This paper examines the interdependent relationship of five ASEAN business cycles, namely, Indonesia, Malaysia, Philippines, Singapore and Thailand. We conducted an augmented VAR of Granger non-causality test and discovered that there is strong interdependence among the ASEAN countries under study.  Our empirical findings revealed the existence of bi-directional causality among ASEAN countries, especially Malaysia and Singapore. That is to say, economic shocks or policy implementation by any neighbouring countries may be easily transmitted to another.
Keywords: Granger non-causality, augmented-VAR, MWald test, business cycles, ASEAN.
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International Portfolio Formation, Skewness & the Role of Gold

Brian M Lucey, Valerio Poti, Edel Tully
This paper examines the optimal allocation of assets in well diversified equity based portfolio where the investor is concerned not only with mean and variance but also with the skewness of the returns. Beginning with an analysis of the rationale for concerning with skewness, the paper then discusses previous attempts to model multi-objective portfolio problems. The second part of the paper outlines the attractive nature of the gold asset in equity portfolios. The paper then integrates the two elements, showing the changes in portfolio composition that arise when not only skewness but gold are concerned.
Keywords: Portfolio Allocation, Skewness, Gold, JEL Classification: C61, G11
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Exchange Rate Determination from Monetary Fundamentals: an Aggregation Theoretic Approach

William A. Barnet, Chang Ho Kwag
We incorporate aggregation and index number theory into monetary models of exchange rate determination in a manner that is internally consistent with money market equilibrium. Divisia monetary aggregates and user-cost concepts are used for money supply and opportunity-cost variables in the monetary models. We estimate a flexible price monetary model, a sticky price monetary model, and the Hooper and Morton (1982) model for the US dollar/UK pound exchange rate. We compare forecast results using mean square error, direction of change, and Diebold-Mariano statistics.  We find that models with Divisia indexes are better than the random walk assumption in explaining the exchange rate fluctuations.  Our results are consistent with the relevant theory and the “Barnett critique.”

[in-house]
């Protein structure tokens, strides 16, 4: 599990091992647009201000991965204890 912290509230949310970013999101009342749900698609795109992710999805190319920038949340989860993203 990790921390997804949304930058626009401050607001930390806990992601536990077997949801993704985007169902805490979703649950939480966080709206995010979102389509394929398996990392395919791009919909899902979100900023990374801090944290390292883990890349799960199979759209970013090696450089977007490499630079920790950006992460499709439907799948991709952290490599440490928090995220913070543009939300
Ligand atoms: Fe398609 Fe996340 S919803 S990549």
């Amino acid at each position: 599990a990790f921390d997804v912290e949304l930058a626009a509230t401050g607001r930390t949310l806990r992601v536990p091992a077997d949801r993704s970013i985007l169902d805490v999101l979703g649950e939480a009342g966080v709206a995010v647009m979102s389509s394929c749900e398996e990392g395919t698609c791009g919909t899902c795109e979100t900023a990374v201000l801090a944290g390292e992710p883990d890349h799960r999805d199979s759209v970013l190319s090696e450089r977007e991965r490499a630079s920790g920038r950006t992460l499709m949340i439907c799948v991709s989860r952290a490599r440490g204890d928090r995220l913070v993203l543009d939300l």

Keywords: Exchange rate, forecasts, vector error correction, aggregation theory, index number theory, Divisia index number, JEL Classification: C43, F31, F37
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Option Pricing with Long-Short Spreads

Pengguo Wang
This paper addresses no-arbitrage pricing of options in a market with long-short spreads. First, it characterizes the term structure of no-arbitrage valuation in a frictional capital market. It shows that no arbitrage opportunities imply, and are implied by, the existence of an equivalent probability measure, under which the discounted long prices of traded securities are supermartingales, and the discounted short prices are submartingales. Second, the classic option-pricing model is generalized to a more realistic and imperfect capital market. It is shown that, in the absence of arbitrage opportunities, the equilibrium price of a call or put option must lie within an arbitrage-band. Two general partial differential equations (PDEs), which long and short prices of a contingent claim must satisfy, are identified. Third, it shows that the long-short spreads in option-pricing have important implications for portfolio hedging.
Keywords: option pricing, no-arbitrage, long-short spreads, martingale measure, hedging
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What Lies Beneath? Who Owns British Defence Contractors And Does It Matter?

Derek Braddon, Jonathan Bradley